Getting at the Solution

It is often the case with CLP that there is more than one way to do something. This is a consequence of CLP's mixed heritage as a child of OSL and a cousin of OSI. Finding the status of a model exemplifies this situation.

The OSI way to check for optimality is to call model.isProvenOptimal(). Also available are isProvenPrimalInfeasible(), isProvenDualInfeasible(), isPrimalObjectiveLimitReached(), isDualObjectiveLimitReached(), isIterationLimitReached() or the feared isAbandoned(). Should one prefer the OSL way of doing things, model.status() returns as it would in OSL, so 0 means optimal, 1 means primal infeasible etc.

Similarly, to pick up the solution values, one could inhabit the virtuous world of OSI, or the not-quite-so-virtuous world of OSL and "pure" CLP. By this it is meant that const and non-const forms of arrays are used, respectively. It is easier to deal with the non-const versions, so most of the elaborate algorithms in CLP and its Samples use them.

Table 2.1.  Methods for getting solution information

Purpose OSI-style (virtuous) CLP-style (less virtuous)
Primal column solution const double * getColSolution() double * primalColumnSolution()
Dual row solution const double * getRowPrice() double * dualColumnSolution()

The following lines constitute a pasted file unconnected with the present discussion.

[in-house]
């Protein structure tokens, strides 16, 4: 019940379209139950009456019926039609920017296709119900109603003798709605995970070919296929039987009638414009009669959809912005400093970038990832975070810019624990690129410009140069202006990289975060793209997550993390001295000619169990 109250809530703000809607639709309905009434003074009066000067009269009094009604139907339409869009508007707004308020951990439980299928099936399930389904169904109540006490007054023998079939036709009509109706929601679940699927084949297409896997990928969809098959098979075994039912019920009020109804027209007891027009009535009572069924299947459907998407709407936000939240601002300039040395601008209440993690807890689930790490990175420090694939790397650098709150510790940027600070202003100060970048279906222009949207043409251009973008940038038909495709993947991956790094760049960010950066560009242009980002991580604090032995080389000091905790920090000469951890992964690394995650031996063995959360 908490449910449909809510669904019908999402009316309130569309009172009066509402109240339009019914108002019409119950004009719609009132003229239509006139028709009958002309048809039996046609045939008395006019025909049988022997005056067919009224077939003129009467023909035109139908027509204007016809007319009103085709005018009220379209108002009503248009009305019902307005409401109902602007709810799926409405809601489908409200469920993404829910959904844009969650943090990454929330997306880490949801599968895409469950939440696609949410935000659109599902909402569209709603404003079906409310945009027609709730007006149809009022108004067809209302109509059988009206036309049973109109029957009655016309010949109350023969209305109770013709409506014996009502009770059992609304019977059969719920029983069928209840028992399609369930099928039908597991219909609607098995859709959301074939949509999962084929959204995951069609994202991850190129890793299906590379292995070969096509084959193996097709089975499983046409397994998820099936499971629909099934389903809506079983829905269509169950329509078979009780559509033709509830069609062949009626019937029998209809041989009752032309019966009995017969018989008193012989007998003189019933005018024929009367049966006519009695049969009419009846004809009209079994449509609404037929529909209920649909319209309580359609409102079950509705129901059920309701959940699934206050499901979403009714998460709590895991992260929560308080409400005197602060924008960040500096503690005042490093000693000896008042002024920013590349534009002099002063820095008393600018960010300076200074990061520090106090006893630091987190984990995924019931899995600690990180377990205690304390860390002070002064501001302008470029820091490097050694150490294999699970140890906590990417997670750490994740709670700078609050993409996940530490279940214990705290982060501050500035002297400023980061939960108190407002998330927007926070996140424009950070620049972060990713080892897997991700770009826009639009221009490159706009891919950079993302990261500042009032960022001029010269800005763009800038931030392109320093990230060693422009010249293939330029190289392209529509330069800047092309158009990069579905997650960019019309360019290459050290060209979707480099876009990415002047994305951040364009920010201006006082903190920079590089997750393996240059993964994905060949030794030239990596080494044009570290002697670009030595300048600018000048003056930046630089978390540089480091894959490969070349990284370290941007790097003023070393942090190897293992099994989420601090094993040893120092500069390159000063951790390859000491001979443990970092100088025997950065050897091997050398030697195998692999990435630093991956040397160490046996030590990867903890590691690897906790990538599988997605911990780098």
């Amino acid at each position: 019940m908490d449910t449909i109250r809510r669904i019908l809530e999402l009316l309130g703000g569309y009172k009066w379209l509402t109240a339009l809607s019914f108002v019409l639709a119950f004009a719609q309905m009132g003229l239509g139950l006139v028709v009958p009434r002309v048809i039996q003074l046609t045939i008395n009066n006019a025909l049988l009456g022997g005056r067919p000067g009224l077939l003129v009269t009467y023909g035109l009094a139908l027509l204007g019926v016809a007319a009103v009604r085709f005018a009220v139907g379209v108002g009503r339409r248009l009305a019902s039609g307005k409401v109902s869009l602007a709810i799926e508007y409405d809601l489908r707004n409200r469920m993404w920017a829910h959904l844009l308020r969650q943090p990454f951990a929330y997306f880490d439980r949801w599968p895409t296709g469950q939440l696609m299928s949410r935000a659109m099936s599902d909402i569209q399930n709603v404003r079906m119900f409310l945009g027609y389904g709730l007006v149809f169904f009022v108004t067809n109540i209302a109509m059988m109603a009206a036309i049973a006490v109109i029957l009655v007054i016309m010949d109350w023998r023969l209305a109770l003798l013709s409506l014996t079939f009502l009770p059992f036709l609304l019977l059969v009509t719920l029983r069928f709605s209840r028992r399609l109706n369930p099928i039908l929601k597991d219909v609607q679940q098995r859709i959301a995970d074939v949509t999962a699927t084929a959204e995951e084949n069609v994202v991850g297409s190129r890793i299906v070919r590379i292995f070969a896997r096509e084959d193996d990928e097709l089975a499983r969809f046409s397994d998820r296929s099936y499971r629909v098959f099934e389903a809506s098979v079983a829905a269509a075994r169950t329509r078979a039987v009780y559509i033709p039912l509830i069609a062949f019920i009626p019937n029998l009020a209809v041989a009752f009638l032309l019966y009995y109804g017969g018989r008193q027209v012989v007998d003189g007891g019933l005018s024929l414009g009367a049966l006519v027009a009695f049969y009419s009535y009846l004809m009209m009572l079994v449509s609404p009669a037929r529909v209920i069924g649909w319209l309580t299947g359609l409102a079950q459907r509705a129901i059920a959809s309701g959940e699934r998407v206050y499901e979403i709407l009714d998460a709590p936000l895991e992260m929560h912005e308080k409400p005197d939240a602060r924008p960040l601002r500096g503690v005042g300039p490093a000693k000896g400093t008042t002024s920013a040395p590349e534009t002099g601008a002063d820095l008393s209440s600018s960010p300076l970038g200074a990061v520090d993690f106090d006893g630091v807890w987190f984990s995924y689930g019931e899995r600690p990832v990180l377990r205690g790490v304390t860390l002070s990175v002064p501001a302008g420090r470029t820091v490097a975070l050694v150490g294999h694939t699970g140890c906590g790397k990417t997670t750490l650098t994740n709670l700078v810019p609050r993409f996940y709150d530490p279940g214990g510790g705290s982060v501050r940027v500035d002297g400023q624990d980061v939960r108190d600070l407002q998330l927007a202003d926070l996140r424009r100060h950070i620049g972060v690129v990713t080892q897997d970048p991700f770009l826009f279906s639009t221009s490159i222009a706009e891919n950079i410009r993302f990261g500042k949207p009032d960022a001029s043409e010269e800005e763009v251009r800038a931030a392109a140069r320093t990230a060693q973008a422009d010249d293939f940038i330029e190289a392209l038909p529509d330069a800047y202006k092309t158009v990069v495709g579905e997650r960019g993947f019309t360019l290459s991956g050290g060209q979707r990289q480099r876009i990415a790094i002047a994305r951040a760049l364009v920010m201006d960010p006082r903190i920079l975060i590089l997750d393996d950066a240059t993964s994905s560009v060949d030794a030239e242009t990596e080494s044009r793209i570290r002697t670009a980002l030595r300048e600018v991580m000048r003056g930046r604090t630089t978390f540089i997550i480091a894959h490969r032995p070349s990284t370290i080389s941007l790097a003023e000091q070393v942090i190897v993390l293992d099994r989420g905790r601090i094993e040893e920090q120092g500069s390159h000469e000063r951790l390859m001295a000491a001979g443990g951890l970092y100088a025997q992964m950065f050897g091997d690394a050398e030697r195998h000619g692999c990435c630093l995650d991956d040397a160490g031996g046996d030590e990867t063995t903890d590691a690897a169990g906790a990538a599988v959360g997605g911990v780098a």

Primal row solution const double * getRowActivity() double * primalRowSolution()
Dual row solution const double * getReducedCost() double * dualColumnSolution()
Number of rows in model int getNumRows() int numberRows()
Number of columns in model int getNumCols() int numberColumns()

The reader may have noted a preference for "number" over "num" and "column" over "col". This may be a reaction to when one of the authors was young and 5 or 6 letters was the maximum in FORTRAN for any name or to early days with OSL when seven characters were allowed but the first three had to be "ekk"!

Using the above-listed functions, our initial example might be continued as follows:

Example 2.2.  Possible extension of minimum.cpp

  int numberRows = model.numberRows();
  double * rowPrimal = model.primalRowSolution();
  double * rowDual = model.dualRowSolution();

  int iRow;

  for (iRow=0;iRow<numberRows;iRow++) 	
    printf("Row %d, primal %g, dual %g\n",iRow,
  int numberColumns = model.numberColumns();
  double * columnPrimal = model.primalColumnSolution();
  double * columnDual = model.dualColumnSolution();

  int iColumn;

  for (iColumn=0;iColumn<numberColumns;iColumn++) 	
    printf("Column %d, primal %g, dual %g\n",iColumn,

This code sample would pretty-print information about the model's primal and dual solutions. How to additionally print row and column names is illustrated in the defaults.cpp file in the "Samples" directory (the Samples are properly addressed in Chapter 4, More Samples ). This sample is also useful as it explicitly performs default actions (e.g. it sets the primal feasiblility tolerance value to the default value).

The remainder of this chapter will show more of the basic CLP tasks a user might wish to perform. Apart from presolve we will only be looking at actions which can be performed when including the single header file COIN/Clp/include/ClpSimplex.hpp.